"He has zero coping skills for something like that, and jail staff need to be better-trained to handle those kinds of situations," she said. "There has got to be reform, and I wouldn't say that just because it's my child, but because the statistics and rates of autism are alarming."
Mick Epperly, Barry County sheriff, said jail administrators deal with about 10-12 cases per month where individuals with mental health issues are arrested and held in the jail, and training handling such cases is tough to come by.
"Jail administrators have not had training like that," he said. "We've looked into stuff, but we have to get to places where there are training sessions for dealing with those with mental health cases."
Epperly said such cases are tough to handle because of funding cuts on the state level.
"Mental health cases are harder to deal with because the Department of Mental Health has been cut back so much over the last few years, and we hope they get put back on track," he said. "The jail is not designed for mental patients, so we are trying to process [Tyler] as quickly as possible to get him moved elsewhere.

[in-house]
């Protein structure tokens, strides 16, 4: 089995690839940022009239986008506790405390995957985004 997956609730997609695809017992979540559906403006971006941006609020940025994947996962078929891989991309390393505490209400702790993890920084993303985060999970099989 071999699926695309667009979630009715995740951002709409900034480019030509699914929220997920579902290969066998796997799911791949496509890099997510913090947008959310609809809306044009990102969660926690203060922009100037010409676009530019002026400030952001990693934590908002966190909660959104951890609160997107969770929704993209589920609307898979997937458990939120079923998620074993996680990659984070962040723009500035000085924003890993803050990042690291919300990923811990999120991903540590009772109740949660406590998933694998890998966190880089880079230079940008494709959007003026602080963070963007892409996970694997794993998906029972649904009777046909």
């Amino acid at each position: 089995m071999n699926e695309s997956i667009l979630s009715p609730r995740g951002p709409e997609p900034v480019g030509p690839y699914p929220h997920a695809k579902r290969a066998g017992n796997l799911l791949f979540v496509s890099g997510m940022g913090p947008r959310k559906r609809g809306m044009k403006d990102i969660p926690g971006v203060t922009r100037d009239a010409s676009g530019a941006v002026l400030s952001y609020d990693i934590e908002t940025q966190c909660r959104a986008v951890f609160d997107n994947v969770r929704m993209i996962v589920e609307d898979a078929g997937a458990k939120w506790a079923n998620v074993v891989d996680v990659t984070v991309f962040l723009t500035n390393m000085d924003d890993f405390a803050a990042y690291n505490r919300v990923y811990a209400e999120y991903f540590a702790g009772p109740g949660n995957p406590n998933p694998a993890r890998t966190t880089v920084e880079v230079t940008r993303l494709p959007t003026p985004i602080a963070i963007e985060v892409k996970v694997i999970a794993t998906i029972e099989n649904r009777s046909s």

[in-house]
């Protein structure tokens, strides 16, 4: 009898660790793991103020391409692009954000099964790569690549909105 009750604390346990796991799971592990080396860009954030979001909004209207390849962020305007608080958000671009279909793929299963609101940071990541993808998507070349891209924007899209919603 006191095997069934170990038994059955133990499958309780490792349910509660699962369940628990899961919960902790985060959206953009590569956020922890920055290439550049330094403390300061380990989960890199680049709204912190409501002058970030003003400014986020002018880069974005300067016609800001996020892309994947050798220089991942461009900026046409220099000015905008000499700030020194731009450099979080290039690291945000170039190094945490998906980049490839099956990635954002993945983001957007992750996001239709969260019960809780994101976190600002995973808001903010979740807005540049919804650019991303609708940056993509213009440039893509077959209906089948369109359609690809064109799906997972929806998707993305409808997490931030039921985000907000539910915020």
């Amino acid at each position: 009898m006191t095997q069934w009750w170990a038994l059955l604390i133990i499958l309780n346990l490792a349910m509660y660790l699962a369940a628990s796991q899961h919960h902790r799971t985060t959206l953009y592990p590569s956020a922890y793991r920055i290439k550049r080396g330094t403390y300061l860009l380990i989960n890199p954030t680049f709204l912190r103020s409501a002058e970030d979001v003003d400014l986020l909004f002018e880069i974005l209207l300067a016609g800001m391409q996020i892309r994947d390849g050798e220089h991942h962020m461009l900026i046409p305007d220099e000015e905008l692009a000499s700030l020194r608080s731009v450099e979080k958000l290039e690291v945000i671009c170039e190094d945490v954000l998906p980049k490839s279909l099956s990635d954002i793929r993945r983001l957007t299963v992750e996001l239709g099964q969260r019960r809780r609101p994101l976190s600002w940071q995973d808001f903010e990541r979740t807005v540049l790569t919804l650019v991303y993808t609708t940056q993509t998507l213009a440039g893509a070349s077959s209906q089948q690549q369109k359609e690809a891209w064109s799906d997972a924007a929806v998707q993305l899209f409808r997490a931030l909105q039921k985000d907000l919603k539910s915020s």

"We don't have a good way of housing someone who may harm others or harm themselves. We have no padded rooms, so there's no special treatment except to watch them closer."
Cairus said one thing that scares her is the medication her son is taking in the jail, and the medication he was put on just prior to being arrested.
According to Cairus, Tyler had not been on any medication for the past eight years, but only four days before being arrested, Tyler's caseworker took him to a doctor who prescribed him Prozac, an antidepressant, and Seraquil, which is used to treat symptoms of schizophrenia, bipolar disorder and major depressive disorder.
"Right away, he began complaining about being dizzy and not functioning normally," she said. "The doctor said it couldn't be the medications, but he started these meds only four days before [his arrest]."
Cairus said since being arrested and placed in jail, he has been placed on three different medications. Hours after his arrest, he was transported to Cox North in Springfield to be evaluated, where Cairus said he was taken off the Prozac and Seraquil and put on Invega, an antipsychotic medication used to treat schizophrenia.